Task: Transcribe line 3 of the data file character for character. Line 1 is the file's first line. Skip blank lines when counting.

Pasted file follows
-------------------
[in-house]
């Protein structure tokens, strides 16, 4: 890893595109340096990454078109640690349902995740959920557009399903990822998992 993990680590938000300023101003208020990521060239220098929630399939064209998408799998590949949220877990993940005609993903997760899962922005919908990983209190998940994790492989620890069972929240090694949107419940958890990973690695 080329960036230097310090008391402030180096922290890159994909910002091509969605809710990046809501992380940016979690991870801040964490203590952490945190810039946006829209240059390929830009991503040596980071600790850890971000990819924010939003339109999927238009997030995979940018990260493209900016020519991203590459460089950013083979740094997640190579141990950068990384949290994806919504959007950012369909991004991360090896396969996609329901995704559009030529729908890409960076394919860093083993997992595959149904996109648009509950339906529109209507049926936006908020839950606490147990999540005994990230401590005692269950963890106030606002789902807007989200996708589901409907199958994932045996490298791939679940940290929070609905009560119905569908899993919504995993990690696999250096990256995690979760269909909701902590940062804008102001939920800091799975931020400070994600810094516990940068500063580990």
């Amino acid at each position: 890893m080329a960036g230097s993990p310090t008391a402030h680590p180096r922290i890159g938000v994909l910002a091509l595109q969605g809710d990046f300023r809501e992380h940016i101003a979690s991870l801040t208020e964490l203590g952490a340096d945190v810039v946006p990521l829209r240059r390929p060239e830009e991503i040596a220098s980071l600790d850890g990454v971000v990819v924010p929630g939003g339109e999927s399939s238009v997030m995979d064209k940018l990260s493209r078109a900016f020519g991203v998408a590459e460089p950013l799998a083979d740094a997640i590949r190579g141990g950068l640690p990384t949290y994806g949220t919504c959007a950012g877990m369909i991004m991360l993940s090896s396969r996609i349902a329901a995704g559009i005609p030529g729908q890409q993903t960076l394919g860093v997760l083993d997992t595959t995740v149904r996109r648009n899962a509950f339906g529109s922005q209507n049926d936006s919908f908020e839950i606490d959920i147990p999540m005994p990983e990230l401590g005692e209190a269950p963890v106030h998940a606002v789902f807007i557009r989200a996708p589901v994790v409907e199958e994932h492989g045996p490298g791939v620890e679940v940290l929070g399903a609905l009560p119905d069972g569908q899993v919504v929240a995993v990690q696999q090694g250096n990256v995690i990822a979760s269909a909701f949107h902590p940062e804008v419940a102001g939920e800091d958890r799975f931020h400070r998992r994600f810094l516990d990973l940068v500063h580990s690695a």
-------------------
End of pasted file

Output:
């Amino acid at each position: 890893m080329a960036g230097s993990p310090t008391a402030h680590p180096r922290i890159g938000v994909l910002a091509l595109q969605g809710d990046f300023r809501e992380h940016i101003a979690s991870l801040t208020e964490l203590g952490a340096d945190v810039v946006p990521l829209r240059r390929p060239e830009e991503i040596a220098s980071l600790d850890g990454v971000v990819v924010p929630g939003g339109e999927s399939s238009v997030m995979d064209k940018l990260s493209r078109a900016f020519g991203v998408a590459e460089p950013l799998a083979d740094a997640i590949r190579g141990g950068l640690p990384t949290y994806g949220t919504c959007a950012g877990m369909i991004m991360l993940s090896s396969r996609i349902a329901a995704g559009i005609p030529g729908q890409q993903t960076l394919g860093v997760l083993d997992t595959t995740v149904r996109r648009n899962a509950f339906g529109s922005q209507n049926d936006s919908f908020e839950i606490d959920i147990p999540m005994p990983e990230l401590g005692e209190a269950p963890v106030h998940a606002v789902f807007i557009r989200a996708p589901v994790v409907e199958e994932h492989g045996p490298g791939v620890e679940v940290l929070g399903a609905l009560p119905d069972g569908q899993v919504v929240a995993v990690q696999q090694g250096n990256v995690i990822a979760s269909a909701f949107h902590p940062e804008v419940a102001g939920e800091d958890r799975f931020h400070r998992r994600f810094l516990d990973l940068v500063h580990s690695a």